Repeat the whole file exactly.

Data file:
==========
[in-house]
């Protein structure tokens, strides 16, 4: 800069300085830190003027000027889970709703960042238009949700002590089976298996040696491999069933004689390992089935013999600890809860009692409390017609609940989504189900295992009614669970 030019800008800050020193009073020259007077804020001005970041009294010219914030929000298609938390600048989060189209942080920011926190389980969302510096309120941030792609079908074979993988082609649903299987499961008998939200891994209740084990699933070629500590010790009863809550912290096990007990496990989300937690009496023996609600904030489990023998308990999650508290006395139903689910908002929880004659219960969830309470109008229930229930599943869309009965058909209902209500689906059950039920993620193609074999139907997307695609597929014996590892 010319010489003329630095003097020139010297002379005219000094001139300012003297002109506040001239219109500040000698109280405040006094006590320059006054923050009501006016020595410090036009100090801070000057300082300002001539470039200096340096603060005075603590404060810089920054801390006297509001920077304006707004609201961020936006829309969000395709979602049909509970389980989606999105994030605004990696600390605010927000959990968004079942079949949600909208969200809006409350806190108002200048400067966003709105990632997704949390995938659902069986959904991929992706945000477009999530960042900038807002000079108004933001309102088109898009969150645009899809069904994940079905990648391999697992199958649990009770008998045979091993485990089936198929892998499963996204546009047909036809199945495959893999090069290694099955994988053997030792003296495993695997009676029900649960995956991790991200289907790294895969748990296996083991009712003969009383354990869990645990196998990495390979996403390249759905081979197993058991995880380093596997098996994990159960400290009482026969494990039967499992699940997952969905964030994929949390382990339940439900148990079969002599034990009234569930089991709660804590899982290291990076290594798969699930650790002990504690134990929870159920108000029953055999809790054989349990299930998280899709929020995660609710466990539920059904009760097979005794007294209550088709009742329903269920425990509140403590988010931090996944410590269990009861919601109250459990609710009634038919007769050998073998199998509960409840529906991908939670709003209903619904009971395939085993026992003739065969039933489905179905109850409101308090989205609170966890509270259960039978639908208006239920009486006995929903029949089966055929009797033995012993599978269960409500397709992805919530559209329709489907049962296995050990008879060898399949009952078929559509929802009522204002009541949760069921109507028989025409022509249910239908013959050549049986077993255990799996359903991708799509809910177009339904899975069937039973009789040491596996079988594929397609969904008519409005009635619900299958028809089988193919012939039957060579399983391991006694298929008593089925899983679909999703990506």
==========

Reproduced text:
[in-house]
């Protein structure tokens, strides 16, 4: 800069300085830190003027000027889970709703960042238009949700002590089976298996040696491999069933004689390992089935013999600890809860009692409390017609609940989504189900295992009614669970 030019800008800050020193009073020259007077804020001005970041009294010219914030929000298609938390600048989060189209942080920011926190389980969302510096309120941030792609079908074979993988082609649903299987499961008998939200891994209740084990699933070629500590010790009863809550912290096990007990496990989300937690009496023996609600904030489990023998308990999650508290006395139903689910908002929880004659219960969830309470109008229930229930599943869309009965058909209902209500689906059950039920993620193609074999139907997307695609597929014996590892 010319010489003329630095003097020139010297002379005219000094001139300012003297002109506040001239219109500040000698109280405040006094006590320059006054923050009501006016020595410090036009100090801070000057300082300002001539470039200096340096603060005075603590404060810089920054801390006297509001920077304006707004609201961020936006829309969000395709979602049909509970389980989606999105994030605004990696600390605010927000959990968004079942079949949600909208969200809006409350806190108002200048400067966003709105990632997704949390995938659902069986959904991929992706945000477009999530960042900038807002000079108004933001309102088109898009969150645009899809069904994940079905990648391999697992199958649990009770008998045979091993485990089936198929892998499963996204546009047909036809199945495959893999090069290694099955994988053997030792003296495993695997009676029900649960995956991790991200289907790294895969748990296996083991009712003969009383354990869990645990196998990495390979996403390249759905081979197993058991995880380093596997098996994990159960400290009482026969494990039967499992699940997952969905964030994929949390382990339940439900148990079969002599034990009234569930089991709660804590899982290291990076290594798969699930650790002990504690134990929870159920108000029953055999809790054989349990299930998280899709929020995660609710466990539920059904009760097979005794007294209550088709009742329903269920425990509140403590988010931090996944410590269990009861919601109250459990609710009634038919007769050998073998199998509960409840529906991908939670709003209903619904009971395939085993026992003739065969039933489905179905109850409101308090989205609170966890509270259960039978639908208006239920009486006995929903029949089966055929009797033995012993599978269960409500397709992805919530559209329709489907049962296995050990008879060898399949009952078929559509929802009522204002009541949760069921109507028989025409022509249910239908013959050549049986077993255990799996359903991708799509809910177009339904899975069937039973009789040491596996079988594929397609969904008519409005009635619900299958028809089988193919012939039957060579399983391991006694298929008593089925899983679909999703990506």